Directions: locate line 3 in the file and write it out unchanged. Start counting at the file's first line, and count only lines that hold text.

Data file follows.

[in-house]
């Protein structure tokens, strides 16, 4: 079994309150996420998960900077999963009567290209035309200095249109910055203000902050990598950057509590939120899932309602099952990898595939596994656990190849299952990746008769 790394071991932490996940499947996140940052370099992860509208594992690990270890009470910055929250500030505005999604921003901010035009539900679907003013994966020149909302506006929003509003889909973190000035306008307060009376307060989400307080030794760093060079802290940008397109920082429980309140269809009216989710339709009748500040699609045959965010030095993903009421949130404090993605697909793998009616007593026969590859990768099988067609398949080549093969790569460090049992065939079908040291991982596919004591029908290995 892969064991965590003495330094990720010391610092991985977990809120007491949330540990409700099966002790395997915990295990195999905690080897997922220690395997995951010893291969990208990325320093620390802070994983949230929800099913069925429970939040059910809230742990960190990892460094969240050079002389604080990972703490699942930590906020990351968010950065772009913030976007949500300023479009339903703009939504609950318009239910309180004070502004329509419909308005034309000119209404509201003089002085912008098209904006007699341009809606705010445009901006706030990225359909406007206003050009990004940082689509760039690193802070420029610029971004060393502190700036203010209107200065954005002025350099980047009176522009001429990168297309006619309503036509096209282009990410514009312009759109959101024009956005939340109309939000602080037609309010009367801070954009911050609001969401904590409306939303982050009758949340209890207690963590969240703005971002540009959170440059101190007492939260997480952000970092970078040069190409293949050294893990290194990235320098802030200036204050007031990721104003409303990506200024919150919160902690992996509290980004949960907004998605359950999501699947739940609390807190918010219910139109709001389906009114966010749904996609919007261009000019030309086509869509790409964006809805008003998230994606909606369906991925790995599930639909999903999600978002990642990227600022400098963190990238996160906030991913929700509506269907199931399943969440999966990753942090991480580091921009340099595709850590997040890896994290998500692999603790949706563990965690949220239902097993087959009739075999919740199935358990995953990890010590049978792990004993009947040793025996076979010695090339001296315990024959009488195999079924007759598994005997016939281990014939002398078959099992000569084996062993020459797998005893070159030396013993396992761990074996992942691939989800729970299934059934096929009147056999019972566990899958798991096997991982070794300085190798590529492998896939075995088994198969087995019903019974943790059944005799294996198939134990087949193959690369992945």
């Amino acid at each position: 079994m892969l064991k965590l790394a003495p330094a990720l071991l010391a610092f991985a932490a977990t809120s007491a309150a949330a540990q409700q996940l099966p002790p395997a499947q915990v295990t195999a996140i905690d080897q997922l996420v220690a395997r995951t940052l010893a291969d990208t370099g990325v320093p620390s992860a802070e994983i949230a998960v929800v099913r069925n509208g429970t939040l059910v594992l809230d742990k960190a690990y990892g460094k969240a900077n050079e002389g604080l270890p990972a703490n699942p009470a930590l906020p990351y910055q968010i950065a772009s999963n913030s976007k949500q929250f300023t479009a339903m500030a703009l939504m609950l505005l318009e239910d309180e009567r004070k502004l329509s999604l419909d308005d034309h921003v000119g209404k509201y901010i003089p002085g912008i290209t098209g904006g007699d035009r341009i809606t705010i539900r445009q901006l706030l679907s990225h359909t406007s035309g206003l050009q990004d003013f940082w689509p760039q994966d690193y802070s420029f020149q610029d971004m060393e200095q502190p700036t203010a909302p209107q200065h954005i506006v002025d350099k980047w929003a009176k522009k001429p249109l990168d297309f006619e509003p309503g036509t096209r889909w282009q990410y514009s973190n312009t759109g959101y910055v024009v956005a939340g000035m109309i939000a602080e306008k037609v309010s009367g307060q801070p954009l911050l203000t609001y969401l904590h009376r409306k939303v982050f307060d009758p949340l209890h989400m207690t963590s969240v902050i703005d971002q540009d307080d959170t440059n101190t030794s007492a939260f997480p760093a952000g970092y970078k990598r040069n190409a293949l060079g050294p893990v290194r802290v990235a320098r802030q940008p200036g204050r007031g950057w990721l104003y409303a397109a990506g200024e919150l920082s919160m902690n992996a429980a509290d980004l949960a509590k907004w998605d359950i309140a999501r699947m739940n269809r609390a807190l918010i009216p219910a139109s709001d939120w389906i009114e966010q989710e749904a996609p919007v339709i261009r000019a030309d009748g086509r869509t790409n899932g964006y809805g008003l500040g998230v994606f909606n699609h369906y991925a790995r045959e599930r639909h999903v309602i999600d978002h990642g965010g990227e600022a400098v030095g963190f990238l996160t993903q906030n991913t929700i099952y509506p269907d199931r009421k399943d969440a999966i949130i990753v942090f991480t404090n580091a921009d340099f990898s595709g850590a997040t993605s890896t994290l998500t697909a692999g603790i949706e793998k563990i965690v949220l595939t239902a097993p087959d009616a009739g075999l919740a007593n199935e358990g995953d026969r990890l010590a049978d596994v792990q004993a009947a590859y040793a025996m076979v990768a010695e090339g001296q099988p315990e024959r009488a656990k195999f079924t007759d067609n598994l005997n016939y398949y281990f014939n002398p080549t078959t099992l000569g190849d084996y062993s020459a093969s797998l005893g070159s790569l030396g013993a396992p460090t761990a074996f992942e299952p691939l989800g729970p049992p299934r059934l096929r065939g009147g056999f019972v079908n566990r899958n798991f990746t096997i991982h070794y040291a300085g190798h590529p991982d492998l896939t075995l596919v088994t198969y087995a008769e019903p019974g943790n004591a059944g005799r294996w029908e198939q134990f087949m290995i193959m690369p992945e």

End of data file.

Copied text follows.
């Amino acid at each position: 079994m892969l064991k965590l790394a003495p330094a990720l071991l010391a610092f991985a932490a977990t809120s007491a309150a949330a540990q409700q996940l099966p002790p395997a499947q915990v295990t195999a996140i905690d080897q997922l996420v220690a395997r995951t940052l010893a291969d990208t370099g990325v320093p620390s992860a802070e994983i949230a998960v929800v099913r069925n509208g429970t939040l059910v594992l809230d742990k960190a690990y990892g460094k969240a900077n050079e002389g604080l270890p990972a703490n699942p009470a930590l906020p990351y910055q968010i950065a772009s999963n913030s976007k949500q929250f300023t479009a339903m500030a703009l939504m609950l505005l318009e239910d309180e009567r004070k502004l329509s999604l419909d308005d034309h921003v000119g209404k509201y901010i003089p002085g912008i290209t098209g904006g007699d035009r341009i809606t705010i539900r445009q901006l706030l679907s990225h359909t406007s035309g206003l050009q990004d003013f940082w689509p760039q994966d690193y802070s420029f020149q610029d971004m060393e200095q502190p700036t203010a909302p209107q200065h954005i506006v002025d350099k980047w929003a009176k522009k001429p249109l990168d297309f006619e509003p309503g036509t096209r889909w282009q990410y514009s973190n312009t759109g959101y910055v024009v956005a939340g000035m109309i939000a602080e306008k037609v309010s009367g307060q801070p954009l911050l203000t609001y969401l904590h009376r409306k939303v982050f307060d009758p949340l209890h989400m207690t963590s969240v902050i703005d971002q540009d307080d959170t440059n101190t030794s007492a939260f997480p760093a952000g970092y970078k990598r040069n190409a293949l060079g050294p893990v290194r802290v990235a320098r802030q940008p200036g204050r007031g950057w990721l104003y409303a397109a990506g200024e919150l920082s919160m902690n992996a429980a509290d980004l949960a509590k907004w998605d359950i309140a999501r699947m739940n269809r609390a807190l918010i009216p219910a139109s709001d939120w389906i009114e966010q989710e749904a996609p919007v339709i261009r000019a030309d009748g086509r869509t790409n899932g964006y809805g008003l500040g998230v994606f909606n699609h369906y991925a790995r045959e599930r639909h999903v309602i999600d978002h990642g965010g990227e600022a400098v030095g963190f990238l996160t993903q906030n991913t929700i099952y509506p269907d199931r009421k399943d969440a999966i949130i990753v942090f991480t404090n580091a921009d340099f990898s595709g850590a997040t993605s890896t994290l998500t697909a692999g603790i949706e793998k563990i965690v949220l595939t239902a097993p087959d009616a009739g075999l919740a007593n199935e358990g995953d026969r990890l010590a049978d596994v792990q004993a009947a590859y040793a025996m076979v990768a010695e090339g001296q099988p315990e024959r009488a656990k195999f079924t007759d067609n598994l005997n016939y398949y281990f014939n002398p080549t078959t099992l000569g190849d084996y062993s020459a093969s797998l005893g070159s790569l030396g013993a396992p460090t761990a074996f992942e299952p691939l989800g729970p049992p299934r059934l096929r065939g009147g056999f019972v079908n566990r899958n798991f990746t096997i991982h070794y040291a300085g190798h590529p991982d492998l896939t075995l596919v088994t198969y087995a008769e019903p019974g943790n004591a059944g005799r294996w029908e198939q134990f087949m290995i193959m690369p992945e």